I’m like Rule #1 for The Doctor: I lie. I said I wasn’t feeling the NaNo Love, that I didn’t know if I was going to get the job done this time . . . and I rip off twenty-two hundred words yesterday. Sure, it took me most of the day, because it seemed like I could only write in two or three hundred word spurts, but I got it done. Sure, that was yesterday, and today is today, but I have a plan to hit my word count today no matter what–long before The Walking Dead comes on and we find out if Beth is still doing the damn singing on the show.
It was work, though. I couldn’t seem to keep my head in the game. Was it distractions? Yeah, a little. Was it thinking about what I wanted to write and not simply throwing crap on the page? Yeah, a little. Was it not feeling the writing energy? Yeah, a whole lot. Was because my characters wanted to do something else? No, hell no. My characters are my bitches, and they do nothing but wait for me to paint them upon my literary canvas. Because . . .
What I managed to do was finish the scene with Kerry at his grandparents–with something happening that I’m not showing, sorry–and moving to Christmas Eve and a conversation between Annie and her mother. And from this word smithing came and interesting passage between Kerry and his grandparents:
All excerpts, this page, from The Foundation Chronicles, Book One: A For Advanced, copyright 2013, 2014, by Cassidy Frazee)
“When we first heard you were selected to go to this private school, we were surprised.” Aaron tapped the table hard twice with his fingers. “But I’ve been telling your mother for years that you’re special, that the only reason you weren’t doing well in school is because they weren’t giving you a challenge.”
Margaret nodded. “You’re doing well, I hope?”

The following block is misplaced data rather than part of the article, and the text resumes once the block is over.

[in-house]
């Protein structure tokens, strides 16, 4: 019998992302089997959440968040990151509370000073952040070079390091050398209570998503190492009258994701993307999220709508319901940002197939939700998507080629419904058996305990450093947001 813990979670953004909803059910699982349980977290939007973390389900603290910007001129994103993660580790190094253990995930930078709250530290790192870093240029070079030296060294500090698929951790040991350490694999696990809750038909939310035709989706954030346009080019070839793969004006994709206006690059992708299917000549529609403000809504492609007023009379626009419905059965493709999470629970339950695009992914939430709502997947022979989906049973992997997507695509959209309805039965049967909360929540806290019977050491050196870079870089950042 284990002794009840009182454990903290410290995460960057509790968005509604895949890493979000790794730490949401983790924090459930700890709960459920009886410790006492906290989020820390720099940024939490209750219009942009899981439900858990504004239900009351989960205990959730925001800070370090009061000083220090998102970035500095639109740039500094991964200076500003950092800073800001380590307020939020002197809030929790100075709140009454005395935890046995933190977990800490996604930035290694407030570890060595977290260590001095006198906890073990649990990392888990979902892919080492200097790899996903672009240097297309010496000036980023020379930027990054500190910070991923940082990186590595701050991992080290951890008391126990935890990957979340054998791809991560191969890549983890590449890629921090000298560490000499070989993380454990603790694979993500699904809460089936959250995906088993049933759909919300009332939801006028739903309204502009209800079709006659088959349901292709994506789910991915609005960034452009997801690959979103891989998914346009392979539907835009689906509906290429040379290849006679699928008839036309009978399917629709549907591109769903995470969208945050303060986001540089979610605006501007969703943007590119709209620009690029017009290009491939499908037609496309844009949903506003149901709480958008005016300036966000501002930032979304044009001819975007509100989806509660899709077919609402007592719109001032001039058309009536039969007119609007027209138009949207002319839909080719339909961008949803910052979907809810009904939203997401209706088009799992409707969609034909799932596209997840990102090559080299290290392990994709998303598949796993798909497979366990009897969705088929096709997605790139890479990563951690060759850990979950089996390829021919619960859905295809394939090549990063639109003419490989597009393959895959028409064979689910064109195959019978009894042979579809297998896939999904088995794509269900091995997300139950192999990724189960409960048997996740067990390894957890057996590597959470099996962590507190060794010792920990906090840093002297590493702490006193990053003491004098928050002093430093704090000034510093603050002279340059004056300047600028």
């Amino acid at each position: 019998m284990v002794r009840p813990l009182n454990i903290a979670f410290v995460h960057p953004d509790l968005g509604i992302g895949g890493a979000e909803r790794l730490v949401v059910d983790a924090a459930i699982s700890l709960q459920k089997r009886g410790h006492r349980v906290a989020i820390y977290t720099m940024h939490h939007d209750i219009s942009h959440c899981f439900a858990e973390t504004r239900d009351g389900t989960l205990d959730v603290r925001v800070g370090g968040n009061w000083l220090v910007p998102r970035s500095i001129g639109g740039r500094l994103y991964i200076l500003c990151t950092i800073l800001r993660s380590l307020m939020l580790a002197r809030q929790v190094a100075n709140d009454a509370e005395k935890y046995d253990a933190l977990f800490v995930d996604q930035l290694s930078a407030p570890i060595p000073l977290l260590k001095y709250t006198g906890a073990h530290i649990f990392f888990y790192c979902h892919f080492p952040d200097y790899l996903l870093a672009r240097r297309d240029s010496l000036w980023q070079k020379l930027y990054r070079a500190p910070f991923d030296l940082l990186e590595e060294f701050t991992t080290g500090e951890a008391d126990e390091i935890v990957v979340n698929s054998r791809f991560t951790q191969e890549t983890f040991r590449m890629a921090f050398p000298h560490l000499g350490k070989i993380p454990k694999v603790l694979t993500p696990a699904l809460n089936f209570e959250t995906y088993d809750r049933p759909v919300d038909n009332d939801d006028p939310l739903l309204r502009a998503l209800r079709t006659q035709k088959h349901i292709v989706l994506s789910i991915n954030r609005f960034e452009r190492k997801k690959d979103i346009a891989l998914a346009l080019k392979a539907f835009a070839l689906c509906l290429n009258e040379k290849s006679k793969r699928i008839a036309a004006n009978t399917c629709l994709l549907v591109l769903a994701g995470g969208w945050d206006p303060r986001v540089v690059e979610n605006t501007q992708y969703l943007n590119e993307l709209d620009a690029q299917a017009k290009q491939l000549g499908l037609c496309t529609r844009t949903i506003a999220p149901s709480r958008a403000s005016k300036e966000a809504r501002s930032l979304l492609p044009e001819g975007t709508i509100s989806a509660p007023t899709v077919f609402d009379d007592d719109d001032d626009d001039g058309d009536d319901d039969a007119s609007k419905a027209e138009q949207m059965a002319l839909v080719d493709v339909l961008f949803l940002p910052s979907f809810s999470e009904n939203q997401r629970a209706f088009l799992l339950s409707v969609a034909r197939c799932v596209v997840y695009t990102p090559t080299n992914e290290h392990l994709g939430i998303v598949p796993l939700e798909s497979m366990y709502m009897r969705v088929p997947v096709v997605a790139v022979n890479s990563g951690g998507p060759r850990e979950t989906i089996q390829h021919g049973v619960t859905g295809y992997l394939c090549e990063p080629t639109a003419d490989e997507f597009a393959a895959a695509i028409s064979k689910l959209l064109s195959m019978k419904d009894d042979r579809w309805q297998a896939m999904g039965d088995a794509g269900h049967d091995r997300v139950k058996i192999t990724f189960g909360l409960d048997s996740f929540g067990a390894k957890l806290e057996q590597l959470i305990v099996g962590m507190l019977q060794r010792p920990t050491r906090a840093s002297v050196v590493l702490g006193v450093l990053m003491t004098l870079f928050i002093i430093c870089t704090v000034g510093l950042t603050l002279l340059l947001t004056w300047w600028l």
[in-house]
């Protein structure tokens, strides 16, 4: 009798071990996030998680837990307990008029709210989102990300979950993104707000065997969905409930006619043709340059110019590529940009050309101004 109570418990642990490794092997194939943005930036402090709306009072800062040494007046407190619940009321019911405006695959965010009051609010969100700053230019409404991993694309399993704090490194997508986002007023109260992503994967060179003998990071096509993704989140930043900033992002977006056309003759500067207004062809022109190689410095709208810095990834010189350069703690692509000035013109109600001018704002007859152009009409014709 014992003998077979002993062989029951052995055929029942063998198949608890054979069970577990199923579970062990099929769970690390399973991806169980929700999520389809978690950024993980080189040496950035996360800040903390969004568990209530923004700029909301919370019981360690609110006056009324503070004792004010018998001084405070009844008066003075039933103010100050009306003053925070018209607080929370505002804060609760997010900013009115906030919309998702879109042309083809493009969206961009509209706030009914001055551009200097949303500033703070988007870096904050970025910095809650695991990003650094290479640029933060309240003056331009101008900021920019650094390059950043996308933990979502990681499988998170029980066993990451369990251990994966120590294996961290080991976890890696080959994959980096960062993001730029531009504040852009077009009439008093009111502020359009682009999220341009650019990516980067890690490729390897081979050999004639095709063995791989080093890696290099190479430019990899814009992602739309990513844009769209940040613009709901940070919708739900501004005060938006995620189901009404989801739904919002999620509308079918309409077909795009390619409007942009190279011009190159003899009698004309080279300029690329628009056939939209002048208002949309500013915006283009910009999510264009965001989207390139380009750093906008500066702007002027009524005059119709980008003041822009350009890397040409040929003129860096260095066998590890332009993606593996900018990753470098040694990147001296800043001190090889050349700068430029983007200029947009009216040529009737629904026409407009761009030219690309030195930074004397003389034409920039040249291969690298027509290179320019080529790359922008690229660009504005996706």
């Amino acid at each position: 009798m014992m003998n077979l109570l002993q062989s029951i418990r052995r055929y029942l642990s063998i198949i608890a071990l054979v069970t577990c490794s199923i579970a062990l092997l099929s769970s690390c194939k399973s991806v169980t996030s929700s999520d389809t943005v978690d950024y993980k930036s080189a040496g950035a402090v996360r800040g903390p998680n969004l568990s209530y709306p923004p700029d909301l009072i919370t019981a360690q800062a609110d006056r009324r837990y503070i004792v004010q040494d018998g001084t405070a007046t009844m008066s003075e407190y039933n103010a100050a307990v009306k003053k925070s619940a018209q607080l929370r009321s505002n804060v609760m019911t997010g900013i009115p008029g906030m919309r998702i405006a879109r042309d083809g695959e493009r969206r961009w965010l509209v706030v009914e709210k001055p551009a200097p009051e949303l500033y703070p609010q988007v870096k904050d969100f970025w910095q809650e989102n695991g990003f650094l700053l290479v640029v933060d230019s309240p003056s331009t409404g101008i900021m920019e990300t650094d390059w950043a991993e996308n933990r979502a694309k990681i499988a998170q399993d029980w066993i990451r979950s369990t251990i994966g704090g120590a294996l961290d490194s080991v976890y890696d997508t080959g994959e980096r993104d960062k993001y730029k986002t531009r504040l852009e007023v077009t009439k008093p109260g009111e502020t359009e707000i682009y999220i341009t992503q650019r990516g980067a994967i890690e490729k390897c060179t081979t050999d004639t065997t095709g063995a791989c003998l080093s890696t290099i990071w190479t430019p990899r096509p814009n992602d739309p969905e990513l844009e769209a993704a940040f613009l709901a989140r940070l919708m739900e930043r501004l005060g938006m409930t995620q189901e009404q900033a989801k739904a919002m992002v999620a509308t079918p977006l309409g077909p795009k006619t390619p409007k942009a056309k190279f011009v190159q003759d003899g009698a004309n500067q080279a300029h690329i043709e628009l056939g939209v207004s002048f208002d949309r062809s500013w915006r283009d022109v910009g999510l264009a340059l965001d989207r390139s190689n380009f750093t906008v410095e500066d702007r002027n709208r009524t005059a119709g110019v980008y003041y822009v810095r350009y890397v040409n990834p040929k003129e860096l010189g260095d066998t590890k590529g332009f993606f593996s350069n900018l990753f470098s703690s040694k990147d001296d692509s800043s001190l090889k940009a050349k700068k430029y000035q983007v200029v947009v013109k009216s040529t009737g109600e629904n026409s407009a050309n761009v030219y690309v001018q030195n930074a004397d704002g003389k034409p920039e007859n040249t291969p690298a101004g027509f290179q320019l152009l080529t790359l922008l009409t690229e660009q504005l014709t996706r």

“Oh, sure. I’m doing extraordinarily well in everything.” Kerry wasn’t lying, either: the midterm status report he received last Thursday said his marks were Extraordinary in all seven Proficiencies.
While Aaron seemed impressed, he had to comment about someone who wasn’t. “Your mother complained that she hasn’t seen a report card from your school.”
“Yeah, I heard.” When he was first emailed on the family holiday gathering at his grandparent’s house, his mother made a point of asking about when she’d get a report card on his progress at school. She’d brought it up again yesterday, at which point Kerry had to remind her, once more, that the school didn’t give out report cards, and that they didn’t grade the way his old schools graded.
“I told you mother to never mind; I’m certain if you weren’t doing well, the school would let them know.”
Yeah, they’d send me home and farm me off to another school. Kerry knew all about no doing well: he’d discovered that last week two students were told that they were on “probation” through the end of the school year, and that they needed to show “improvements”. Annie mentioned that anyone on probation before Yule holiday would not likely return to the school unless they were discovered to has a hidden Gift, and there was a possibility they’d be placed in another school before Ostara. “Oh, they would. I’d know, too.”
Writing that third paragraph forced me to come up with something else, which was the actual grading marks given to the students. The list below shows, from top to bottom, the worse to the best:
There you go: you suck at Salem, and you are Worthless, baby! These witches, they don’t pull punches. Kerry knows he’s in the Extraordinary group, and you can bet his Bulgarian Soul Mate is as well. The next thing I’ll have to do is figure out the Proficiency, some of which I already know, but which aren’t written down.
One of the things that will keep coming back is that Kerry’s parents think it’s strange that this new school doesn’t grade the way Kerry’s old schools graded. He’s Extraordinary? At what? Well, there is some BS the A Levels with Normal parents were told to pass along as the truth until such a time that they are given permission to say, “I’m Extraordinary at turning you into a frog.” Which Kerry may be able to do at some point, so stop asking about the grades, Mom.